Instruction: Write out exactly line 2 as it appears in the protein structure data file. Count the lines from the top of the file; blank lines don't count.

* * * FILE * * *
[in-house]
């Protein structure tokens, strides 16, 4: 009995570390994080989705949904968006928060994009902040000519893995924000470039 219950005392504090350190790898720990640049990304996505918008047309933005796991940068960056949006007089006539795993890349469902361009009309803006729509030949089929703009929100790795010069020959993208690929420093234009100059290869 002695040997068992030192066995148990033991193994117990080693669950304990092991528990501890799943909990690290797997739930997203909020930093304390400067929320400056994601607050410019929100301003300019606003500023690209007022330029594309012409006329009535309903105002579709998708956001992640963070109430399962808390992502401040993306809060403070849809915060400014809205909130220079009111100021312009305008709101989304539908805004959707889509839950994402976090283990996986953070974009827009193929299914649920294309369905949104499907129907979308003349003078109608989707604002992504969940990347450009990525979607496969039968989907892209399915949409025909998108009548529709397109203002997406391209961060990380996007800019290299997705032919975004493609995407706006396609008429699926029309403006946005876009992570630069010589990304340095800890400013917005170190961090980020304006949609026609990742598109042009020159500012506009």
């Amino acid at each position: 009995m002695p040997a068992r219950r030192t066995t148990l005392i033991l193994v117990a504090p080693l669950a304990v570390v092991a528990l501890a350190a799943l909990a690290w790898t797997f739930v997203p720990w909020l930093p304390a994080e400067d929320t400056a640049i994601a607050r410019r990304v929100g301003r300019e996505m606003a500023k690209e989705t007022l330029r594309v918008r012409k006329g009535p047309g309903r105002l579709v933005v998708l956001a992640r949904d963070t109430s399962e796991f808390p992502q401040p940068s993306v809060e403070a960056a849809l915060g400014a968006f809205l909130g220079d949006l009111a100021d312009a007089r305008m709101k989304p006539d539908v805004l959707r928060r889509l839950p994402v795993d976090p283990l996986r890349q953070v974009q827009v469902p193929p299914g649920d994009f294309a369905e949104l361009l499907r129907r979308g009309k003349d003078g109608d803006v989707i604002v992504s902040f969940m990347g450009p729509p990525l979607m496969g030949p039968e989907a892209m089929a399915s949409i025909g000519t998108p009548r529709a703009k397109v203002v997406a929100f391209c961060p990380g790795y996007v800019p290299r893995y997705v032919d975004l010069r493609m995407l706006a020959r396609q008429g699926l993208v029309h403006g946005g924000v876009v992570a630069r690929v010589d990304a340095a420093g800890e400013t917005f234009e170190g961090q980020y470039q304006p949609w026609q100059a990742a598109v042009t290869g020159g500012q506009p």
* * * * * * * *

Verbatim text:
């Protein structure tokens, strides 16, 4: 009995570390994080989705949904968006928060994009902040000519893995924000470039 219950005392504090350190790898720990640049990304996505918008047309933005796991940068960056949006007089006539795993890349469902361009009309803006729509030949089929703009929100790795010069020959993208690929420093234009100059290869 002695040997068992030192066995148990033991193994117990080693669950304990092991528990501890799943909990690290797997739930997203909020930093304390400067929320400056994601607050410019929100301003300019606003500023690209007022330029594309012409006329009535309903105002579709998708956001992640963070109430399962808390992502401040993306809060403070849809915060400014809205909130220079009111100021312009305008709101989304539908805004959707889509839950994402976090283990996986953070974009827009193929299914649920294309369905949104499907129907979308003349003078109608989707604002992504969940990347450009990525979607496969039968989907892209399915949409025909998108009548529709397109203002997406391209961060990380996007800019290299997705032919975004493609995407706006396609008429699926029309403006946005876009992570630069010589990304340095800890400013917005170190961090980020304006949609026609990742598109042009020159500012506009």